Much of the countries' progress in regard to NHRSs is documented in the Health Research Web Americas (HRWeb Americas). Developed in 2010, the site is the first of its kind where countries can upload and share information such as policy documents, research agendas, descriptors of research ethics review committees, and networks; this body of knowledge provides a basis for monitoring and evaluating NHRSs.
Data uploaded in HRWeb Americas show that most Latin American countries (Brazil, Ecuador, Peru, and Paraguay, to name but four) already have developed comprehensive national health research policies, and most also have national health research agendas in place (Argentina, Bolivia, Brazil, Costa Rica, Ecuador, Panamá, Paraguay, Peru, and Venezuela), even though they may still need to better define lines of research. The CARICOM countries, working through a participatory process, established a shared agenda and a list of joint priorities for research in health; they also have set up formal entities, such as the Caribbean Health Research Council, to govern the relationship between actors within the ministries of health and those in the ministries or offices of science and technology. Moreover, at least 18 of the Region's countries have enacted legislation and set forth regulations providing protections for persons who participate as research subjects or have structured national commissions specifically charged with overseeing the ethics of research for health (10). Of special relevance is the number of countries that report that they have established health research priorities-by 2010, Argentina, Brazil, Costa Rica, Cuba, Ecuador, Panama, Paraguay, Peru, and Venezuela reported having done so; the CARICOM countries set research priorities in 2011 (8).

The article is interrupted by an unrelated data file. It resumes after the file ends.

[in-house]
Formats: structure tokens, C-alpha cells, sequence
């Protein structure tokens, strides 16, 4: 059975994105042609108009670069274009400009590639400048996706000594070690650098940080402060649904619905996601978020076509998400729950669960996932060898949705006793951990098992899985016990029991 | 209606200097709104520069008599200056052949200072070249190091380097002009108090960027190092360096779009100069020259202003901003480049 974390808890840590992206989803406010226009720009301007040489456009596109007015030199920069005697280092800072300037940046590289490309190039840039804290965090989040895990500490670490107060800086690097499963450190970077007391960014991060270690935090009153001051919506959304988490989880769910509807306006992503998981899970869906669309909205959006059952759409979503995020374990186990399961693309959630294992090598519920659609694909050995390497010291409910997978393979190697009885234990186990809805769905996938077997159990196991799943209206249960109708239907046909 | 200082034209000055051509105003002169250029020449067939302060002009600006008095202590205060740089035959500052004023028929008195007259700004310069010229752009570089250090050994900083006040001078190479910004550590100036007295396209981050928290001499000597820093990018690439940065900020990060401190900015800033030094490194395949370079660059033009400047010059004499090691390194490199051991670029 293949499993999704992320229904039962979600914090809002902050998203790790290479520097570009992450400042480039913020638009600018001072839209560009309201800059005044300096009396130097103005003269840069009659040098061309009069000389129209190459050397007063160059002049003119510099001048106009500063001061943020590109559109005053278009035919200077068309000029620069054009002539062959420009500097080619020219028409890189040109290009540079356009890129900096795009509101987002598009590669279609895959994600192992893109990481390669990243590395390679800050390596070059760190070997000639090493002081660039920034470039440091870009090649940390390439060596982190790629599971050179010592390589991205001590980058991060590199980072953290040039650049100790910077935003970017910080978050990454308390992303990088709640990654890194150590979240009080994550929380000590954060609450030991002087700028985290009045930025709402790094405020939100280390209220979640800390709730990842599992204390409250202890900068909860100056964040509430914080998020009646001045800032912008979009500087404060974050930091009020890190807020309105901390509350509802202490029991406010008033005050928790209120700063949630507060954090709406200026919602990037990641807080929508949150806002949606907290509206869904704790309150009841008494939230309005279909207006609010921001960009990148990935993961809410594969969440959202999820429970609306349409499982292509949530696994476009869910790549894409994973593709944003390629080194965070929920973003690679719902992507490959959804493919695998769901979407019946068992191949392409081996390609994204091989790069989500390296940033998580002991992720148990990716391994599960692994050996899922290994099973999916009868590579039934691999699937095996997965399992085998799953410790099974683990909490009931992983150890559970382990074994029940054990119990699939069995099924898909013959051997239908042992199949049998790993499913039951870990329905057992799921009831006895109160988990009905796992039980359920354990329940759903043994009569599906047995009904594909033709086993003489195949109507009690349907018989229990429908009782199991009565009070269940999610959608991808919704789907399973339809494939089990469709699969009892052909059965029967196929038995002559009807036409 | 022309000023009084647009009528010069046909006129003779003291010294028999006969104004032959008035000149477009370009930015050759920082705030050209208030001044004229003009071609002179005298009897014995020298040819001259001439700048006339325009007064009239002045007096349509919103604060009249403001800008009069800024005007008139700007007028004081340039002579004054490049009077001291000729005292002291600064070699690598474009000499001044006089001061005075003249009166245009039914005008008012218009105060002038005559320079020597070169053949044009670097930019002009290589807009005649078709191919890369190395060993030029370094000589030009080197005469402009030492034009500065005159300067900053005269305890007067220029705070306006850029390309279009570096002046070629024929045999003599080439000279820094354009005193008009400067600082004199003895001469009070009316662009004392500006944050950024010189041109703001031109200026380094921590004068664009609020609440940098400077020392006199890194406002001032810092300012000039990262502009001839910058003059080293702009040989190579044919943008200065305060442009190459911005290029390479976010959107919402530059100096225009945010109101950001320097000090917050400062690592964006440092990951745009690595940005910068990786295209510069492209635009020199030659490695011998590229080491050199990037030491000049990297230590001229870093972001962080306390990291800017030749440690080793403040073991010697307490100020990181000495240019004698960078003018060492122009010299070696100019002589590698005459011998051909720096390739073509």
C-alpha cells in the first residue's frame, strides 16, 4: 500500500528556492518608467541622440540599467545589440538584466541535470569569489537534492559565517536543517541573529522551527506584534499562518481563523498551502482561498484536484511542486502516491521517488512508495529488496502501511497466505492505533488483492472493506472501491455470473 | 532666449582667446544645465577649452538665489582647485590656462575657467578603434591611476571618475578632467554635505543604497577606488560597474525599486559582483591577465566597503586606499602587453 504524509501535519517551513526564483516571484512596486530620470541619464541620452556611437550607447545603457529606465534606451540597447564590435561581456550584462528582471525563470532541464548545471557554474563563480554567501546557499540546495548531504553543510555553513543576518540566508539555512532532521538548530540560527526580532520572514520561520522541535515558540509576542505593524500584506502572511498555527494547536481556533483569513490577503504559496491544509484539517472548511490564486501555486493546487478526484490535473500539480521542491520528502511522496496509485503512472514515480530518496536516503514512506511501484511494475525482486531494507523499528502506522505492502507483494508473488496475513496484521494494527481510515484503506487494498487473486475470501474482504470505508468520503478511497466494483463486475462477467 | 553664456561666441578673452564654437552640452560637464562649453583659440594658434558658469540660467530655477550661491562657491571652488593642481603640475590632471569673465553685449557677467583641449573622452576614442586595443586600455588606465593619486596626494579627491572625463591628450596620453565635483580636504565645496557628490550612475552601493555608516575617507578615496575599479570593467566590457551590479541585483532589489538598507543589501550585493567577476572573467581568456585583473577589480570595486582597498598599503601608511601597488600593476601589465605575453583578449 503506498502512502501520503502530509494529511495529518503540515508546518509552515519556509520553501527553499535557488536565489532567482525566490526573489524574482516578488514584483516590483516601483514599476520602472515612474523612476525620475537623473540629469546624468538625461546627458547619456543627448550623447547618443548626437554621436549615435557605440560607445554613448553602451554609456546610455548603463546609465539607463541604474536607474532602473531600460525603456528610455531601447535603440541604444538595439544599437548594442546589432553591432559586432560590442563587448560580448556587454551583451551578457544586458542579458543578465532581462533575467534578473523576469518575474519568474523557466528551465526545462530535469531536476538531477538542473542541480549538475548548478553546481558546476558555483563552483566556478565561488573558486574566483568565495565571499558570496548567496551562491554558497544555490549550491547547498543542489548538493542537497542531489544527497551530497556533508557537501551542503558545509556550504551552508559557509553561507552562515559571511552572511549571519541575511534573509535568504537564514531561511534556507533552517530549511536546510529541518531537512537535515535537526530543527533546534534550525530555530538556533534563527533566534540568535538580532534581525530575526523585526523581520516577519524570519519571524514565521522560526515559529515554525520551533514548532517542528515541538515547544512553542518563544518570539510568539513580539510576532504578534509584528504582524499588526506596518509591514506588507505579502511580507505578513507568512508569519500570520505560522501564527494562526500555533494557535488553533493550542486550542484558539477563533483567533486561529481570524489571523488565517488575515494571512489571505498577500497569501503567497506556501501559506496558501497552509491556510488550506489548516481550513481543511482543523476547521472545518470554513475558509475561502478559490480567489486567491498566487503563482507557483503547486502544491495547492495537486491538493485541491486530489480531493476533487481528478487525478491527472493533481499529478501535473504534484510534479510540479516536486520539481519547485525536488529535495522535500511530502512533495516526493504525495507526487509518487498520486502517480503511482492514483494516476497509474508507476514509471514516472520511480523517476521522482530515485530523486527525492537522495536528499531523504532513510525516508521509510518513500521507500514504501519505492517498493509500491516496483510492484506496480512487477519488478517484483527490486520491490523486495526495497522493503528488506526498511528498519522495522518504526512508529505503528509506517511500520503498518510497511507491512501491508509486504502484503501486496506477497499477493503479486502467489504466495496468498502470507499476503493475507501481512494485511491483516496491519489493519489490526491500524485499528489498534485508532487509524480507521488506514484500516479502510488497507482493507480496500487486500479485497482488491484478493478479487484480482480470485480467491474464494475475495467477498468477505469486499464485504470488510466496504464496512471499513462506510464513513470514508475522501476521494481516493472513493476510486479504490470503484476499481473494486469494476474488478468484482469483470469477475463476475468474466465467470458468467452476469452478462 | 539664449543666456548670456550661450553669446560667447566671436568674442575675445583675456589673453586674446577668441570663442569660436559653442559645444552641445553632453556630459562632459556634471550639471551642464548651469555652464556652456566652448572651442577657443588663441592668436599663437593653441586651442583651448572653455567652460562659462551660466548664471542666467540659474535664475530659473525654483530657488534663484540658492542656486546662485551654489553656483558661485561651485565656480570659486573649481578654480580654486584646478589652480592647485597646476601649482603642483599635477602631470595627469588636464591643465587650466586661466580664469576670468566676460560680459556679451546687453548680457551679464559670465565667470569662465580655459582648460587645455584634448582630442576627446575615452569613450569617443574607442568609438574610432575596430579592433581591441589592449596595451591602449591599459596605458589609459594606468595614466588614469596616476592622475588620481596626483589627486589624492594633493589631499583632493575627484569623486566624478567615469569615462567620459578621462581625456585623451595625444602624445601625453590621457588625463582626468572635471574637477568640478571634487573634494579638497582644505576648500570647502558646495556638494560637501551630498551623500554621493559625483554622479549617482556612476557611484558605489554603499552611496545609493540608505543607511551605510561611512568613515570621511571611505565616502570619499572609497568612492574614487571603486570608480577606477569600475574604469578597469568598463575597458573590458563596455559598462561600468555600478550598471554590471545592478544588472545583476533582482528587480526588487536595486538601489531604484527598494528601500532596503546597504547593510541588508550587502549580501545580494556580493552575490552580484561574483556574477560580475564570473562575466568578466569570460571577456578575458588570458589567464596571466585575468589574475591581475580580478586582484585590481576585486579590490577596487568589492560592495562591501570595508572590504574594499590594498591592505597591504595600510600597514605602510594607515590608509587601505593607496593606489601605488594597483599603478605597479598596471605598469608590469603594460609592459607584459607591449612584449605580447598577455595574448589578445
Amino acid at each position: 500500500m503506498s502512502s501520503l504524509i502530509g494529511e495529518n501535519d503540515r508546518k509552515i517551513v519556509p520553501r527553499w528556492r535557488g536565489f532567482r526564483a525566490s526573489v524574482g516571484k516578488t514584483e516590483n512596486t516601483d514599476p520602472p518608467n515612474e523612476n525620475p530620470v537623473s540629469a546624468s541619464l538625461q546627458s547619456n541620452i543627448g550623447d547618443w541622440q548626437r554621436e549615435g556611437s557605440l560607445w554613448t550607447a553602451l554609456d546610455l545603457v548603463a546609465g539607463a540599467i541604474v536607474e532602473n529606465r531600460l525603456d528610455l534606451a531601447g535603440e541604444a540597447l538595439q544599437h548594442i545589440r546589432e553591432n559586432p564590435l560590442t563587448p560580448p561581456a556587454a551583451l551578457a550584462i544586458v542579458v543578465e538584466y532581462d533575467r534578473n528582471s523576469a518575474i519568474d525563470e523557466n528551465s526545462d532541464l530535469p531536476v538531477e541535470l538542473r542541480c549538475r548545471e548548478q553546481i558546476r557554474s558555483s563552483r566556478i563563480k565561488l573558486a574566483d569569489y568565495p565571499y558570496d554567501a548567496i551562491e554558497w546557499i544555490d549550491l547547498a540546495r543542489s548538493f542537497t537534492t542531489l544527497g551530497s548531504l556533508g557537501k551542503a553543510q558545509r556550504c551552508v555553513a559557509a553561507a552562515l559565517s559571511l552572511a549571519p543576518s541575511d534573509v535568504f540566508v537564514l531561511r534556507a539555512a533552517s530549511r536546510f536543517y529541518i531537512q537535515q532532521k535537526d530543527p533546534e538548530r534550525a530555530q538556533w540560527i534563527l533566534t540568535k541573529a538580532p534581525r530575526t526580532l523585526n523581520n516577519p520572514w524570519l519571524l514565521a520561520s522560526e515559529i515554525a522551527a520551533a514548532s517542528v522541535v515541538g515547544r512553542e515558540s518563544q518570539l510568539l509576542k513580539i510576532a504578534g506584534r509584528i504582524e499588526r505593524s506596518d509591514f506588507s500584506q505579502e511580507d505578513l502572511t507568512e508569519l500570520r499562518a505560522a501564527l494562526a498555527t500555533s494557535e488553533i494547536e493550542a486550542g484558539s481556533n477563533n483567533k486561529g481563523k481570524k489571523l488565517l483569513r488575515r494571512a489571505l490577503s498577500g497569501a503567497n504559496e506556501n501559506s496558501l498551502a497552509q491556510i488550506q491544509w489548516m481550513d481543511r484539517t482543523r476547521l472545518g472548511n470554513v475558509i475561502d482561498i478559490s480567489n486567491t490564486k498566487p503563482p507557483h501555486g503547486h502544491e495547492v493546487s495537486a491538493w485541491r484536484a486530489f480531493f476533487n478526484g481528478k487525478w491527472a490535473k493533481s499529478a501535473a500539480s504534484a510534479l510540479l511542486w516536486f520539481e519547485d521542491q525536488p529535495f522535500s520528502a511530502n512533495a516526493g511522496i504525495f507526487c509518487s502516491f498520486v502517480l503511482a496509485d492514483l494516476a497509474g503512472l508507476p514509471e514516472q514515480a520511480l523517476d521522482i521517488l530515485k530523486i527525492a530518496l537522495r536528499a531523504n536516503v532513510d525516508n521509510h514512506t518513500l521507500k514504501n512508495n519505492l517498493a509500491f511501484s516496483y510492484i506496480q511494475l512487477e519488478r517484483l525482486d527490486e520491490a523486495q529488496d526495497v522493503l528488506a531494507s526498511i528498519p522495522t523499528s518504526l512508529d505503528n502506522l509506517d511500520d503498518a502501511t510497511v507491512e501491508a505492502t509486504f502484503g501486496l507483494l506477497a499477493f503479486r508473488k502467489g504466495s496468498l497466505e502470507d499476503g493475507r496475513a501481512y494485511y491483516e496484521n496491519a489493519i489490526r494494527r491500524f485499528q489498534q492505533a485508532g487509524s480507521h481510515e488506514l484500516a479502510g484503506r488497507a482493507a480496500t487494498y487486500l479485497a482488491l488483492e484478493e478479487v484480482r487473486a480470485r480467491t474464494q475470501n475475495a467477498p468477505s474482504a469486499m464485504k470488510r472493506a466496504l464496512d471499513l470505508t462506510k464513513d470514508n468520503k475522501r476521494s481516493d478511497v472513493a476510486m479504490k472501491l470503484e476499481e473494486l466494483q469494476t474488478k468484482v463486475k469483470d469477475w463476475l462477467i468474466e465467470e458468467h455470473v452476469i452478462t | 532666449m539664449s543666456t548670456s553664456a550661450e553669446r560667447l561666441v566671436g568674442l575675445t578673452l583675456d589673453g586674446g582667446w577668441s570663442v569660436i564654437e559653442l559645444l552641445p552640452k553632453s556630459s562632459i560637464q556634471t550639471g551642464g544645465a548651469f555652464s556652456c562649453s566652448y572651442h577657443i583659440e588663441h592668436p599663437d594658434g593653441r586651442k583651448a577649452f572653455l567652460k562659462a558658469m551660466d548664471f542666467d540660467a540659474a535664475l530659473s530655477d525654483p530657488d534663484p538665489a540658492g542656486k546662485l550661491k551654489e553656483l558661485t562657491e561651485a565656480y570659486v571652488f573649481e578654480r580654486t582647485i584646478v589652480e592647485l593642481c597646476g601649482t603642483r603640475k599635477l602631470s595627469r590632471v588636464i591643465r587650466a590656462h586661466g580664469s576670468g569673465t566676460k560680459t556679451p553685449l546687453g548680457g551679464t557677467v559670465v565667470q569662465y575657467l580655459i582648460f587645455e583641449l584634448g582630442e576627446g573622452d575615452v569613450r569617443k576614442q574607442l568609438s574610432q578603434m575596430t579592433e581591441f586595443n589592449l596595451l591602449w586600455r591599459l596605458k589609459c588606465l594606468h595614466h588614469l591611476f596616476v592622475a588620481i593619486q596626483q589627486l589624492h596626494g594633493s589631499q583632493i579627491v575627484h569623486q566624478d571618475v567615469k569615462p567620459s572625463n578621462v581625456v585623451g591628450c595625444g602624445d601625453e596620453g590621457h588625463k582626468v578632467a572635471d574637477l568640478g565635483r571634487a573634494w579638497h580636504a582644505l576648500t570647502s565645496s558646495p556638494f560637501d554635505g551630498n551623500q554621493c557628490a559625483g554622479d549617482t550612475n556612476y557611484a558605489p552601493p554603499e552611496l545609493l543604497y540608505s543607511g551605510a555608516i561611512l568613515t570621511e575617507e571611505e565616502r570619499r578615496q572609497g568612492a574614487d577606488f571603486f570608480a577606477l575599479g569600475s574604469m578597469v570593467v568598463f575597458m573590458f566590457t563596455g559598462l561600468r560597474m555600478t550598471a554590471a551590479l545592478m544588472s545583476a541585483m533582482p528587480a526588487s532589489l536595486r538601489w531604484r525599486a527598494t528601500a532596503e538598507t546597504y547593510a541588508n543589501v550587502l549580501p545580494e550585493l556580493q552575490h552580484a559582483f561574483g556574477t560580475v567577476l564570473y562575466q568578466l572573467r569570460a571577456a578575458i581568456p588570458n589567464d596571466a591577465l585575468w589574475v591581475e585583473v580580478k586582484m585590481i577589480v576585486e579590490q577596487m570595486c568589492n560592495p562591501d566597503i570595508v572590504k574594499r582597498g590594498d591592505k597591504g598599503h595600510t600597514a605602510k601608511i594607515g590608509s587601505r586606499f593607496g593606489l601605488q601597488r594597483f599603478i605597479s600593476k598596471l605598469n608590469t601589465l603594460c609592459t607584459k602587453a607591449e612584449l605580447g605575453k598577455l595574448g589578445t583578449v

Despite structural and functional differences and uneven development levels from country to country, in 2006–2010 the Region as a whole advanced significantly in terms of the development of national policies, agendas, knowledge–translation platforms, and improved governance tools (e.g., registers, mapping systems, ethics committees). There also was greater regional cooperation which, should it continue, would bolster the impact of research and the consistency of standards and processes in coming years.
Sound and sustainable investment in research and development encourages innovation which, in turn, spurs economic growth and helps solve the Region's health problems (10, 11, 12). Although some Latin American and Caribbean countries have increased their expenditure on research and development since 2006 (e.g., Brazil, Costa Rica, Ecuador, Uruguay), no country has reached the goal of spending 2% of its health budget on this line item (expenditures on science and technology and on research for health and development [motion charts]) (7, 13, 14, 15, 16). Looking at the number of patents issued is a useful way to measure innovative output. Between 2006 and 2009, an average of 18,408 patents were granted each year in Latin America and the Caribbean (17). Yet, while some Latin American and Caribbean countries saw a greater number of granted patents between 2003 and 2005, the figure did not rise between 2006 and 2008 for most countries; patents did increase in the United States and Canada (in terms of total patents granted, residents, and non-residents).